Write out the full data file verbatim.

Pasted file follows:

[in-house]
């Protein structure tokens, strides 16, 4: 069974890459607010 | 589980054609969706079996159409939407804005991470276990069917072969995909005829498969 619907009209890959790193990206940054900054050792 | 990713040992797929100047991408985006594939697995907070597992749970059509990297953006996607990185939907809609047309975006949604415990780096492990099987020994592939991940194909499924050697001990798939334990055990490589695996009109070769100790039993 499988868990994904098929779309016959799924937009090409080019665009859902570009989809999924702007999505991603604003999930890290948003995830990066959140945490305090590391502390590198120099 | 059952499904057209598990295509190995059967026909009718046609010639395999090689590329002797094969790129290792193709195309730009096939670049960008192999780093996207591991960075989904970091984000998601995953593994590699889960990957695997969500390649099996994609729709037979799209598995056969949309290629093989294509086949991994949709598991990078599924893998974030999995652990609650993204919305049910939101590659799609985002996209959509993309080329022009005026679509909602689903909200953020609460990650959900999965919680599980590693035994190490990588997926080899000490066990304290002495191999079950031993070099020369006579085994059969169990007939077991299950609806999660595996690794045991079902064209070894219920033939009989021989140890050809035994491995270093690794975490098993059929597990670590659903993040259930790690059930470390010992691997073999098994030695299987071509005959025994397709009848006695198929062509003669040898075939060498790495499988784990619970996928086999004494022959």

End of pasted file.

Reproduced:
[in-house]
């Protein structure tokens, strides 16, 4: 069974890459607010 | 589980054609969706079996159409939407804005991470276990069917072969995909005829498969 619907009209890959790193990206940054900054050792 | 990713040992797929100047991408985006594939697995907070597992749970059509990297953006996607990185939907809609047309975006949604415990780096492990099987020994592939991940194909499924050697001990798939334990055990490589695996009109070769100790039993 499988868990994904098929779309016959799924937009090409080019665009859902570009989809999924702007999505991603604003999930890290948003995830990066959140945490305090590391502390590198120099 | 059952499904057209598990295509190995059967026909009718046609010639395999090689590329002797094969790129290792193709195309730009096939670049960008192999780093996207591991960075989904970091984000998601995953593994590699889960990957695997969500390649099996994609729709037979799209598995056969949309290629093989294509086949991994949709598991990078599924893998974030999995652990609650993204919305049910939101590659799609985002996209959509993309080329022009005026679509909602689903909200953020609460990650959900999965919680599980590693035994190490990588997926080899000490066990304290002495191999079950031993070099020369006579085994059969169990007939077991299950609806999660595996690794045991079902064209070894219920033939009989021989140890050809035994491995270093690794975490098993059929597990670590659903993040259930790690059930470390010992691997073999098994030695299987071509005959025994397709009848006695198929062509003669040898075939060498790495499988784990619970996928086999004494022959």